Covelli Centre has a $205,857 operating surplus in 2nd quarter

By David Skolnick


Led by a sold-out Carrie Underwood concert, the city-owned Covelli Centre’s second quarter, April to June, resulted in a $205,857 operating surplus.

Except for last year, with a $229,740 operating surplus, this is the strongest second quarter for the downtown sports-and-entertainment facility since it opened in October 2005.

“We’re very pleased with our results for the second quarter and the year so far,” said Eric Ryan, the center’s executive director.

The center hosted 29 events with about 64,000 people in attendance from April to June, he said.

The biggest event was the April 11 sold-out Underwood concert with 6,100 in attendance, Ryan said.

Other big events in the quarter included a concert by Shinedown, WWE wrestling, “The Price is Right” show, and eight Ringling Bros. and Barnum & Bailey circus performances.

The center had projected a $106,466 operating surplus for April through June, and almost exceeded that amount by $100,000.

But those quarterly projections are just projections made the previous year, Ryan said. The yearly projection of a $300,000 operating surplus is more accurate, he said.

Center officials projected an operating surplus of $98,979 for the first three months of the year, but finished with $60,248.

Through the first six months of the year, the center has an operating surplus of $266,093 and had projected a surplus of $205,445.

The center had projected a loss of about $13,000 for the third quarter, July to September, the slowest time of the year for indoor arenas, Ryan said.

“We should be around the budgeted amount,” he said.

The center had a $320,787 operating surplus in 2012, the most it ever made. Before last year, the largest operating surplus was $153,950 in 2009.

Also, the city’s 5.5 percent admission tax on tickets sold for events at the center generated $61,873 during the second quarter. Including the first three months, $106,937.30 has gone into the city’s general fund from the admission tax.

The center expects to finish the year with about $175,000 to $200,000 in admission tax.

The center also had projected $53,584 in profit in the first six months of the year from the sale of food and beverages. That service was brought in-house last year.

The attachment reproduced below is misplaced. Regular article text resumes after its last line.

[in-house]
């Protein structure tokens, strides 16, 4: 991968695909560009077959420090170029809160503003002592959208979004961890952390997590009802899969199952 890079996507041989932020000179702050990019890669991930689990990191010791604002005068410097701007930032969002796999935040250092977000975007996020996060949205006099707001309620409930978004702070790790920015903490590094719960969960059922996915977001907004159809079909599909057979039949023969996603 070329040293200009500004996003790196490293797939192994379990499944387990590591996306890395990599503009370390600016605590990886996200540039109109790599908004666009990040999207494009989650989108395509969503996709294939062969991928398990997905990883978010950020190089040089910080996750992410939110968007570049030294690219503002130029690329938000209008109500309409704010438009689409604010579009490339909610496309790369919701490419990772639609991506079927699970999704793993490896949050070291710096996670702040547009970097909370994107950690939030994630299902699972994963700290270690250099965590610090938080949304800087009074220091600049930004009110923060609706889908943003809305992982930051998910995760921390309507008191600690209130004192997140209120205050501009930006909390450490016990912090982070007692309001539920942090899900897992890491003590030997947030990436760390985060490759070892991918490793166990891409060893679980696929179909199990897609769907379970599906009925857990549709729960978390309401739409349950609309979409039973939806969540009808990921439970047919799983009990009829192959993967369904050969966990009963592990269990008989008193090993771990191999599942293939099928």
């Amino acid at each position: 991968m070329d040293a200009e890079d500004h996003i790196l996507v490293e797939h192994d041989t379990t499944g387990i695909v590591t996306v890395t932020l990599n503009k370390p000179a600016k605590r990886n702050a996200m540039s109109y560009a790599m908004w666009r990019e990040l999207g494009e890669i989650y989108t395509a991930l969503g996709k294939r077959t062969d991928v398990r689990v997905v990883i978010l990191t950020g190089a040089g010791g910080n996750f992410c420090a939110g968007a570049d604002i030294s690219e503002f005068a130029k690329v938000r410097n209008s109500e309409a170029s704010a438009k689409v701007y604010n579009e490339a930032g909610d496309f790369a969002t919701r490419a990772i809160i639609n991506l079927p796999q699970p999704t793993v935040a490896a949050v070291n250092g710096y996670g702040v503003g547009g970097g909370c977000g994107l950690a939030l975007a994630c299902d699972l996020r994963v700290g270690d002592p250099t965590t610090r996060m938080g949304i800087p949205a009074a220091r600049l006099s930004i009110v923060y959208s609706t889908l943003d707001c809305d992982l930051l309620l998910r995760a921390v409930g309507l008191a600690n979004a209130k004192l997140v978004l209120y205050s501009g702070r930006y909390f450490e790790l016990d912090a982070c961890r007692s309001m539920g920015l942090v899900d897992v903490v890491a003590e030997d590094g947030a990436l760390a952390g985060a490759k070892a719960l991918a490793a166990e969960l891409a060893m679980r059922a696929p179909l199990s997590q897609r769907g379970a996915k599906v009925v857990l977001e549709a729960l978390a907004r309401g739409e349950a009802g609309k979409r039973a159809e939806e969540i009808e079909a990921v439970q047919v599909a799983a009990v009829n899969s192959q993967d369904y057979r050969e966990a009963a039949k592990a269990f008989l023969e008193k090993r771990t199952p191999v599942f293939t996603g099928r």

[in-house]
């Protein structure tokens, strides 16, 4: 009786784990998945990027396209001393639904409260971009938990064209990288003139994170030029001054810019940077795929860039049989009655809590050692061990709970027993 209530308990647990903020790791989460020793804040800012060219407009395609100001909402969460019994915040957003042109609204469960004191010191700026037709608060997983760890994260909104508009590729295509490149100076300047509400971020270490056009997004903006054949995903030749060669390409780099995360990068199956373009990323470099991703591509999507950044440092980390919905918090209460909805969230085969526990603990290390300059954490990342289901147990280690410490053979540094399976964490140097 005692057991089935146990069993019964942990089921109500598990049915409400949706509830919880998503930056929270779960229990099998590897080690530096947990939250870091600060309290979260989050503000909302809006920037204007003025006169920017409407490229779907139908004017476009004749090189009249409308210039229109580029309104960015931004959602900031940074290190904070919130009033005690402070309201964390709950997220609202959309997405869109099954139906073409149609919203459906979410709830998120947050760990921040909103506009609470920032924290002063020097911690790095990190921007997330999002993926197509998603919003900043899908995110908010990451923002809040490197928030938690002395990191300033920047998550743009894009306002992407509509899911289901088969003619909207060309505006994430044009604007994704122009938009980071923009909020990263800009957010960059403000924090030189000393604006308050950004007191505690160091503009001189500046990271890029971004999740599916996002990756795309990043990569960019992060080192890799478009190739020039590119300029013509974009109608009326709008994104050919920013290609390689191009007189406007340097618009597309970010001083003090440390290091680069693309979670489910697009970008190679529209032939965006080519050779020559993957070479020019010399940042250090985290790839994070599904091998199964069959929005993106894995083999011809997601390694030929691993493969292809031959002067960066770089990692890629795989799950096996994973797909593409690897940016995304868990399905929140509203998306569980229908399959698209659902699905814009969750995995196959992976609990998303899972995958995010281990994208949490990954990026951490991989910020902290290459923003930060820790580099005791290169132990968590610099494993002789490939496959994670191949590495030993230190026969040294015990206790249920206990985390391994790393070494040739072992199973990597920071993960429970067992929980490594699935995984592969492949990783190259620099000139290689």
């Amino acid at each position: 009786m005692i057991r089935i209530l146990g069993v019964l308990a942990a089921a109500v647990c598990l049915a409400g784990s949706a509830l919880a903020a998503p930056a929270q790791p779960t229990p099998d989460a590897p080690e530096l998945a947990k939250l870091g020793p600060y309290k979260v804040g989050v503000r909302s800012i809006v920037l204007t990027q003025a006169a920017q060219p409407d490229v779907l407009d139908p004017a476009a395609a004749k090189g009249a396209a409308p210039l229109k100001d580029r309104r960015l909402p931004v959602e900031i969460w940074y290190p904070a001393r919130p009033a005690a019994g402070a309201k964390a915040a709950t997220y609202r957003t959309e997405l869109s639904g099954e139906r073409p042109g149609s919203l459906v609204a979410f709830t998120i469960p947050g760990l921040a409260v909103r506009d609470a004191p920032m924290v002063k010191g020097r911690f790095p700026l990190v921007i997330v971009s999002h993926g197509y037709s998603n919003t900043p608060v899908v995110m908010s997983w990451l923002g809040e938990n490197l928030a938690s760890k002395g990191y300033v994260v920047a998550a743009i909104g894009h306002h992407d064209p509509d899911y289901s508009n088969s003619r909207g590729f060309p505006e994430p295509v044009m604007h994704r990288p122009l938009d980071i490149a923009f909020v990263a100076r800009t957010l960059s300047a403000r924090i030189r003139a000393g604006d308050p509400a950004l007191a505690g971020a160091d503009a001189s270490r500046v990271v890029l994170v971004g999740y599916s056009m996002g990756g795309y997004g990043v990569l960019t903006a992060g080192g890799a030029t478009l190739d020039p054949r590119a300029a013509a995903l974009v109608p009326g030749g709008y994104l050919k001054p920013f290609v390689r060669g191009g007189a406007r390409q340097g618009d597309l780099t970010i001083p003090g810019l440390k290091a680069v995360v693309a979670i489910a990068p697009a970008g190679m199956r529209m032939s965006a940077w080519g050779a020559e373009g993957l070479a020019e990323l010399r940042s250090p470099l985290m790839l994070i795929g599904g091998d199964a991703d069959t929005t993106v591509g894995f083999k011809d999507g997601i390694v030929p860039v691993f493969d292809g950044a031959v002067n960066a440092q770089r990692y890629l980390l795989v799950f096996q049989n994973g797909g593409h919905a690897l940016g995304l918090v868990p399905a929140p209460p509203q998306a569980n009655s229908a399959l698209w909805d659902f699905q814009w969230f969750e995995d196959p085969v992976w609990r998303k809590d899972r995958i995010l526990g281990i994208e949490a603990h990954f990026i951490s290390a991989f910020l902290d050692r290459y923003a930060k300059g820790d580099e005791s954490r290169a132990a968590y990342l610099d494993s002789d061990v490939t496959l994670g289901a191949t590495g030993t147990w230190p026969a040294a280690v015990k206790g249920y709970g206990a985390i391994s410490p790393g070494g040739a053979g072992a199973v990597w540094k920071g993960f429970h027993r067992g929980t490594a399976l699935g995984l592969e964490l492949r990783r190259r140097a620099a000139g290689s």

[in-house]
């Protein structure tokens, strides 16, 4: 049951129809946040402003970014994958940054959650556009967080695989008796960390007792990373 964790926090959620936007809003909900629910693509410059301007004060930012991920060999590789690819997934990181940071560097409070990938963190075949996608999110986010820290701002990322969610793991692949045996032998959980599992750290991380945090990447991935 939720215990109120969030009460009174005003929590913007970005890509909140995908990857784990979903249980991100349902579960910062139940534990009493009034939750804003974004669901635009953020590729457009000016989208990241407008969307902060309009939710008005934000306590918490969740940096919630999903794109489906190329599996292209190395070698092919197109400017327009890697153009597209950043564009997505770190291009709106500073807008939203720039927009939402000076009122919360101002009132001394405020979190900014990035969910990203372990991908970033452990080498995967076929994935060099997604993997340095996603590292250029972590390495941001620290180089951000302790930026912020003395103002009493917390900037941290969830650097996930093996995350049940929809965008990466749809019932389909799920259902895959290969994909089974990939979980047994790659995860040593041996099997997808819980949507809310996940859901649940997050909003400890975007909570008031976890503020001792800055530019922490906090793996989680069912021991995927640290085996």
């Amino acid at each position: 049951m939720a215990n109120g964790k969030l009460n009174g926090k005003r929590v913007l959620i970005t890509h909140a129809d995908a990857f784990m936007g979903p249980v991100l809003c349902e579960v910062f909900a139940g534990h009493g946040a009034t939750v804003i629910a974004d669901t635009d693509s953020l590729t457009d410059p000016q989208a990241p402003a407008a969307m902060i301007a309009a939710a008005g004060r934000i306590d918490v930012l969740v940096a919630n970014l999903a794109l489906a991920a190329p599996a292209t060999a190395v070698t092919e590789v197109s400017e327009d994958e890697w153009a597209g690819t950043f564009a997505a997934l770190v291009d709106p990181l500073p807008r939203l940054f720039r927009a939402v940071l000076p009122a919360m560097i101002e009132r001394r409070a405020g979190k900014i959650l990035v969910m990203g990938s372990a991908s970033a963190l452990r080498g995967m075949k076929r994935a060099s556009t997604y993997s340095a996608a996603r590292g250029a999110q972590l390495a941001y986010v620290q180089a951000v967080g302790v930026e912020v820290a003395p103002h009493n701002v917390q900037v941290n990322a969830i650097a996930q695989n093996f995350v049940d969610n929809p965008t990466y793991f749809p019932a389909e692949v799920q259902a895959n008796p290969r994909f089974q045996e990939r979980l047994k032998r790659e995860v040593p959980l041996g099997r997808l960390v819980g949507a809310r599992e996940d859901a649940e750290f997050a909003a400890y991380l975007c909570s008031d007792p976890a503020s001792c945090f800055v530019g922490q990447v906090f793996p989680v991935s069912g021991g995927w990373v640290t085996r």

The figure for food-and-beverage sales during the first six months won’t be available until next week, but Ryan said it has “far surpassed our budgeted expectations.”

Even without food-and-beverage revenue, the center has generated $363,030.30 as of June 30.

As it did last year, the center is likely to turn a profit this year.

The city paid $325,000 last year toward the principal of an $11.9 million loan it received in 2005 as its portion of constructing the $45 million facility. It also borrowed $113,250 last year to pay the interest on the principal.

The center turned a profit of $67,261.09 last year when comparing revenue — the operating surplus, admission tax and food-and-beverage sales — to expenses — principal and interest payments.

The city still owes $11,325,000 in principal.

Finance Director David Bozanich said the city hasn’t determined yet how much principal will be paid, but documents show the city expects to pay $315,000 early next month. The city borrows money for interest payments in early September each year.

Last year’s interest rate was a record low 1 percent. The interest rate this year is expected to be about 1.5 percent, Bozanich said.

If the city pays $315,000 toward the principal, it would owe $11,010,000. Interest on that amount at 1.5 percent is $165,150.

That means the city would pay $480,150 in interest and principal this year.

If the center reaches its goals of $300,000 in operating surplus, and at least $175,000 in admission tax, it will need only about $5,000 in sales of food and beverages to make a profit this year — and it has already greatly exceeded that amount.

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